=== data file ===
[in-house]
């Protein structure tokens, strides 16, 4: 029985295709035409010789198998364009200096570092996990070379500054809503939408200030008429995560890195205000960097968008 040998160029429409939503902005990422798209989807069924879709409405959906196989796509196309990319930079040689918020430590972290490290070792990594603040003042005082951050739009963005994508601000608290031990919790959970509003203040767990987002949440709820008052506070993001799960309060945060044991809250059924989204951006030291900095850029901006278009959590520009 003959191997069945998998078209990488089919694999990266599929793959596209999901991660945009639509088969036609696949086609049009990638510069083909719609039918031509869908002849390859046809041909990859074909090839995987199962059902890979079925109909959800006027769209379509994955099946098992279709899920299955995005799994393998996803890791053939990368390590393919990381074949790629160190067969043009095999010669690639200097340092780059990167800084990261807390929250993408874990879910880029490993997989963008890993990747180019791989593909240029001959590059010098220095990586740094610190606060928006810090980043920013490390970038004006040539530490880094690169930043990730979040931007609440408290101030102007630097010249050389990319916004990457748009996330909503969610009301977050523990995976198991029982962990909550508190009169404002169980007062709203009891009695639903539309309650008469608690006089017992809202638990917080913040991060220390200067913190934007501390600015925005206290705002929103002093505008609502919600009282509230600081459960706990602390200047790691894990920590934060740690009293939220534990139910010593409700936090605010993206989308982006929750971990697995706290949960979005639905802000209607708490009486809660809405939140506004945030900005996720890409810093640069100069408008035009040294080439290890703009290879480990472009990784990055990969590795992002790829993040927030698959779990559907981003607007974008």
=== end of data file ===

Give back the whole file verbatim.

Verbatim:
[in-house]
């Protein structure tokens, strides 16, 4: 029985295709035409010789198998364009200096570092996990070379500054809503939408200030008429995560890195205000960097968008 040998160029429409939503902005990422798209989807069924879709409405959906196989796509196309990319930079040689918020430590972290490290070792990594603040003042005082951050739009963005994508601000608290031990919790959970509003203040767990987002949440709820008052506070993001799960309060945060044991809250059924989204951006030291900095850029901006278009959590520009 003959191997069945998998078209990488089919694999990266599929793959596209999901991660945009639509088969036609696949086609049009990638510069083909719609039918031509869908002849390859046809041909990859074909090839995987199962059902890979079925109909959800006027769209379509994955099946098992279709899920299955995005799994393998996803890791053939990368390590393919990381074949790629160190067969043009095999010669690639200097340092780059990167800084990261807390929250993408874990879910880029490993997989963008890993990747180019791989593909240029001959590059010098220095990586740094610190606060928006810090980043920013490390970038004006040539530490880094690169930043990730979040931007609440408290101030102007630097010249050389990319916004990457748009996330909503969610009301977050523990995976198991029982962990909550508190009169404002169980007062709203009891009695639903539309309650008469608690006089017992809202638990917080913040991060220390200067913190934007501390600015925005206290705002929103002093505008609502919600009282509230600081459960706990602390200047790691894990920590934060740690009293939220534990139910010593409700936090605010993206989308982006929750971990697995706290949960979005639905802000209607708490009486809660809405939140506004945030900005996720890409810093640069100069408008035009040294080439290890703009290879480990472009990784990055990969590795992002790829993040927030698959779990559907981003607007974008």